5 For if we have been united together in the likeness of His death, certainly we also shall be in the likeness of His resurrection, 6 knowing this, that our old man was crucified with Him, that the body of sin might be done away with, that we should no longer be slaves of sin. 7 For he who has died has been freed from sin. 8 Now if we died with Christ, we believe that we shall also live with Him, 9 knowing that Christ, having been raised from the dead, dies no more. Death no longer has dominion over Him. 10 For the death that He died, He died to sin once for all; but the life that He lives, He lives to God. 11 Likewise you also, reckon yourselves to be dead indeed to sin, but alive to God in Christ Jesus our Lord.
12 Therefore do not let sin reign in your mortal body, that you should obey it in its lusts. 13 And do not present your members as instruments of unrighteousness to sin, but present yourselves to God as being alive from the dead, and your members as instruments of righteousness to God. 14 For sin shall not have dominion over you, for you are not under law but under grace.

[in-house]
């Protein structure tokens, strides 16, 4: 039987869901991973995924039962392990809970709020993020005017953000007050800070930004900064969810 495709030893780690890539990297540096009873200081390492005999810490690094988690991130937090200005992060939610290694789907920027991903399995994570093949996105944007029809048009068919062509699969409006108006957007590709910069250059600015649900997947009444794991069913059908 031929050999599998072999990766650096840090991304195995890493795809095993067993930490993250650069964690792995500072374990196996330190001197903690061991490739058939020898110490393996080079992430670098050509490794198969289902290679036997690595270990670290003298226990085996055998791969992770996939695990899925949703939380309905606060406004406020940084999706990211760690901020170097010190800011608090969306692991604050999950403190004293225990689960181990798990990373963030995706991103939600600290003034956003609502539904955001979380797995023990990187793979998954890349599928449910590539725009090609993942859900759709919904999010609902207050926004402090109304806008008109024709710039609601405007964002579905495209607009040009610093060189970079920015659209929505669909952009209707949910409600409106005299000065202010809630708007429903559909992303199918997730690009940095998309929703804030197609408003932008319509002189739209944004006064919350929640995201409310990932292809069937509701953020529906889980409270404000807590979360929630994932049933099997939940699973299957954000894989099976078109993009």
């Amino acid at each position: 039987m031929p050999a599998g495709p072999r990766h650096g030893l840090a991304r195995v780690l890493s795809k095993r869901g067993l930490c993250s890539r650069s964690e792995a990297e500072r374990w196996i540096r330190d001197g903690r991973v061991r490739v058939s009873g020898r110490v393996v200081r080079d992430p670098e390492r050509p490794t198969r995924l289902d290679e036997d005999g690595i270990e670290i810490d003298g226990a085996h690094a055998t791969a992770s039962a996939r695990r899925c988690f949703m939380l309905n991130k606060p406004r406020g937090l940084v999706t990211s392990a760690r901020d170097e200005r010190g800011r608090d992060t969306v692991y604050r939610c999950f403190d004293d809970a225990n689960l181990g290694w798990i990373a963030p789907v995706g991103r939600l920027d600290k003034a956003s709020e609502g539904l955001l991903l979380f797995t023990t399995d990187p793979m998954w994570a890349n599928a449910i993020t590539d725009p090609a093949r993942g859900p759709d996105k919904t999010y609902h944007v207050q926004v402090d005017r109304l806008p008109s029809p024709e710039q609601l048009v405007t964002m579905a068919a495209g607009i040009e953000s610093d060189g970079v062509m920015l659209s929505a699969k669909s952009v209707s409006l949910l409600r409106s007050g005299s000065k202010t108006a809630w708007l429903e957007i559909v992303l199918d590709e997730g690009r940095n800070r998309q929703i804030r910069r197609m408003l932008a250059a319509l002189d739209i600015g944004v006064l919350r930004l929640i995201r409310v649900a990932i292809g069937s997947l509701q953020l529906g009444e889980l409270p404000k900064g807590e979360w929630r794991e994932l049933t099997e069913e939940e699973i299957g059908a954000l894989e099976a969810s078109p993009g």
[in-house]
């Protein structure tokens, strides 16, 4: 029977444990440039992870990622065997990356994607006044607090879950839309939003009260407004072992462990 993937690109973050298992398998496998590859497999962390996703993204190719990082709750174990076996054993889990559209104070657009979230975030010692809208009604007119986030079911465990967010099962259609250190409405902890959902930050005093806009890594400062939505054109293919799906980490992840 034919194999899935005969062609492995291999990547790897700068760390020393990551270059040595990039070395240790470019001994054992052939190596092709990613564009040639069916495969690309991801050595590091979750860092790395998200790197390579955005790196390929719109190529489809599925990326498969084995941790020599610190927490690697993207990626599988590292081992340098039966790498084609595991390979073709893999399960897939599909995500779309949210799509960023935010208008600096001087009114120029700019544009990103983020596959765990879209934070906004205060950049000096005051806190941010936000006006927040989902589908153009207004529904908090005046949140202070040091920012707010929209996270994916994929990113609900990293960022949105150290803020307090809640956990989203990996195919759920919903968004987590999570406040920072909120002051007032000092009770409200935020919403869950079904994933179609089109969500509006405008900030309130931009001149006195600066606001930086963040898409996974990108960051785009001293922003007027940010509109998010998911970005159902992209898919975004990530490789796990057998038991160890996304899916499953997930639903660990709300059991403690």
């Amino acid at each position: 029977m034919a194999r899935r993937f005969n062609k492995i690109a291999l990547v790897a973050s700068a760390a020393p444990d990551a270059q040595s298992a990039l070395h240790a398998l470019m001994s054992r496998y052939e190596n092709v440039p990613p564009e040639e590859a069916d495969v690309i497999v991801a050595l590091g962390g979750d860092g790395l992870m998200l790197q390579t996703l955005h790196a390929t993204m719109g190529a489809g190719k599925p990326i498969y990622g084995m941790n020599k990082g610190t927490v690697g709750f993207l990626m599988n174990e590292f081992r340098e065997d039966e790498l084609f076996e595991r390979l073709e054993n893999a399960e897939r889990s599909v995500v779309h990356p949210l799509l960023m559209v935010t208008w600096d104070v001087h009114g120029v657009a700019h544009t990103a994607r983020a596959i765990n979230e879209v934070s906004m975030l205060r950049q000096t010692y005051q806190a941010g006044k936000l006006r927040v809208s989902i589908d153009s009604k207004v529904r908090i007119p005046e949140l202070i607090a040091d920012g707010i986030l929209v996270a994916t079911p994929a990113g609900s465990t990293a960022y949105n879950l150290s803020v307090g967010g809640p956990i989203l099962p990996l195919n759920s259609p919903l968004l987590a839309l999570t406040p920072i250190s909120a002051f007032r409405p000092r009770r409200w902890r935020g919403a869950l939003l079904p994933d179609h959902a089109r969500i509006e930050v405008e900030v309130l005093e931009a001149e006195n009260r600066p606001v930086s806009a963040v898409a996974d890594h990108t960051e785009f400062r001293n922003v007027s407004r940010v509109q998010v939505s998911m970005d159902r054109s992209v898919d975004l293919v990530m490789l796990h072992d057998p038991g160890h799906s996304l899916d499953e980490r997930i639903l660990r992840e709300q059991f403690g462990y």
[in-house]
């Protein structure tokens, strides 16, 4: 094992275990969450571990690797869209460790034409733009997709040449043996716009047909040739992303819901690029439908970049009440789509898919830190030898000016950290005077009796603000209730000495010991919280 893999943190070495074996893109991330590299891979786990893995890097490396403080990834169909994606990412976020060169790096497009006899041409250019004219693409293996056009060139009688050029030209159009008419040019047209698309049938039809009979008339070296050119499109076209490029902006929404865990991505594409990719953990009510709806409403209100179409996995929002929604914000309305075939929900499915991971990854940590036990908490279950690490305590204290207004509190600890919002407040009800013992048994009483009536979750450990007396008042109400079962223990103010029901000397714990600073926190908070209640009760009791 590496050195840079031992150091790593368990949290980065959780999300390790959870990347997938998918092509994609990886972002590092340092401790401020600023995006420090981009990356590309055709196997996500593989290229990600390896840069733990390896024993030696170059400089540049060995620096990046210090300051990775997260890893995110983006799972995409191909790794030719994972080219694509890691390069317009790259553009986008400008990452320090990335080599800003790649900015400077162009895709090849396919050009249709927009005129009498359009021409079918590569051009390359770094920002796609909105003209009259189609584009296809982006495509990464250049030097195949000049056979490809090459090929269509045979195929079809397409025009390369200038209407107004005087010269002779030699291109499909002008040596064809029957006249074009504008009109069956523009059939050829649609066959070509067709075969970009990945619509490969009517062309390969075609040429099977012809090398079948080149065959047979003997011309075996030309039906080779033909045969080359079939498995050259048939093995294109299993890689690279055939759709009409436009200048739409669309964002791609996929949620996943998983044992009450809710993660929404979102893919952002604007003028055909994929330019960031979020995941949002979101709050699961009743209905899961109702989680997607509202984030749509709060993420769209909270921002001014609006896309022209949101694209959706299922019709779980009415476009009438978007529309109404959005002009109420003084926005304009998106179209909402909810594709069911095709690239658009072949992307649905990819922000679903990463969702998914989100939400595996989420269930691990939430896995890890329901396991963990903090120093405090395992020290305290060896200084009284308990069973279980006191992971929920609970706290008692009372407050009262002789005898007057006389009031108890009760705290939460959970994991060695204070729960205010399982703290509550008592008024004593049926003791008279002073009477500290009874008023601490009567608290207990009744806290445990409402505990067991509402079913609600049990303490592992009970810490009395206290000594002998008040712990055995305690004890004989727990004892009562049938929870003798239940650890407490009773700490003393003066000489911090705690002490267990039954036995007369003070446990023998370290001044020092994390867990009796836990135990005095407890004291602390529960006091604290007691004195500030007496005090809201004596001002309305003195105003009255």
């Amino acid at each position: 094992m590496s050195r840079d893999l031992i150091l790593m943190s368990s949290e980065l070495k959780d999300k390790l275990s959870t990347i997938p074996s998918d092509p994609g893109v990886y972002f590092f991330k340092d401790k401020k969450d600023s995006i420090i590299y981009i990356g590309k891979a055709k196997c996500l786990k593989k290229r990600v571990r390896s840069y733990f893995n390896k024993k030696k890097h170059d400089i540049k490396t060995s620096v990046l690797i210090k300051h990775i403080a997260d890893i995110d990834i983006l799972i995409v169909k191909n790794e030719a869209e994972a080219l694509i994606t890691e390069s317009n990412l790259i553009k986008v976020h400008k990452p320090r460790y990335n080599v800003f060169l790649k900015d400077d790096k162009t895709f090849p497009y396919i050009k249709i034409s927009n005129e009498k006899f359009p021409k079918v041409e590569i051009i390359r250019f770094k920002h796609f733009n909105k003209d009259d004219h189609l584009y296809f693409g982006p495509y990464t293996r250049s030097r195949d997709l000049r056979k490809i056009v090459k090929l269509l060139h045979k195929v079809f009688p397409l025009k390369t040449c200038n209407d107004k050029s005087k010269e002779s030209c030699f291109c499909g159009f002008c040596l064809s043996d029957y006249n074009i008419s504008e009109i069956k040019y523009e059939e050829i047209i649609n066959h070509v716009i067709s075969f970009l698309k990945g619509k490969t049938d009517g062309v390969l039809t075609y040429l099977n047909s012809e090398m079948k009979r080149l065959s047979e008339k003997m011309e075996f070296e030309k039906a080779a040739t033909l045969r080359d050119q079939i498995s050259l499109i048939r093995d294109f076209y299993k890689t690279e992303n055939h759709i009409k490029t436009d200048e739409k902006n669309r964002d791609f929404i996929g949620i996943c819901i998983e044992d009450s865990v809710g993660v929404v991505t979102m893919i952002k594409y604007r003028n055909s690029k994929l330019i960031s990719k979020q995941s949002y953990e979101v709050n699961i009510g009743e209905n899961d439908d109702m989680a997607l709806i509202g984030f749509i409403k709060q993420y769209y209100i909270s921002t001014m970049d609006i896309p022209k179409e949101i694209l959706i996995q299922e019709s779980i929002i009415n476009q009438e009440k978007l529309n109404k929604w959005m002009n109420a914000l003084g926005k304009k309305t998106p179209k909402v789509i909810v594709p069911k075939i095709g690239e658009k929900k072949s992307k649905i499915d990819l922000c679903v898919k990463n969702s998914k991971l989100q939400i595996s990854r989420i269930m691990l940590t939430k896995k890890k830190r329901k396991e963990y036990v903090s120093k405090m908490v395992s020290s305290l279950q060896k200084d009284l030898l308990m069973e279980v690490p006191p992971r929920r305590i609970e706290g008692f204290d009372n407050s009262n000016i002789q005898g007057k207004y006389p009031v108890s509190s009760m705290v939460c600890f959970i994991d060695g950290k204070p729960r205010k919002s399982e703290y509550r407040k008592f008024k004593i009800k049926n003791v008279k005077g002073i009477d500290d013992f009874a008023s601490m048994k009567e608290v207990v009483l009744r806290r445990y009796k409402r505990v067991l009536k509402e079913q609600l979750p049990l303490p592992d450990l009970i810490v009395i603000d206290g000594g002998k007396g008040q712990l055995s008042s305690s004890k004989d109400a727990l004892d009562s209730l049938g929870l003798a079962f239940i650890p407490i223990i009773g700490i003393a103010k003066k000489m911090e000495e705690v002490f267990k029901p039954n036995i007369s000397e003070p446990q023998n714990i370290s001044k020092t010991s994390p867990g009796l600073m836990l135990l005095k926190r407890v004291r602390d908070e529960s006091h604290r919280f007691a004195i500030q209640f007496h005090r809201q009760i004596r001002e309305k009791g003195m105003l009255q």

15What then? Shall we sin because we are not under law but under grace? Certainly not! 16 Do you not know that to whom you present yourselves slaves to obey, you are that one’s slaves whom you obey, whether of sin leading to death, or of obedience leading to righteousness? 17 But God be thanked that though you were slaves of sin, yet you obeyed from the heart that form of doctrine to which you were delivered. 18 And having been set free from sin, you became slaves of righteousness. 19 I speak in human terms because of the weakness of your flesh. For just as you presented your members as slaves of uncleanness, and of lawlessness leading to more lawlessness, so now present your members as slaves of righteousness for holiness.
20 For when you were slaves of sin, you were free in regard to righteousness. 21 What fruit did you have then in the things of which you are now ashamed? For the end of those things is death. 22 But now having been set free from sin, and having become slaves of God, you have your fruit to holiness, and the end, everlasting life. 23 For the wages of sin is death, but the gift of God is eternal life in Christ Jesus our Lord.

INPUT: What does this passage say about living a yielded life?

  • Once yielded (slaves) to sin.
  • Now yielded to God
  • Sin no longer has power over us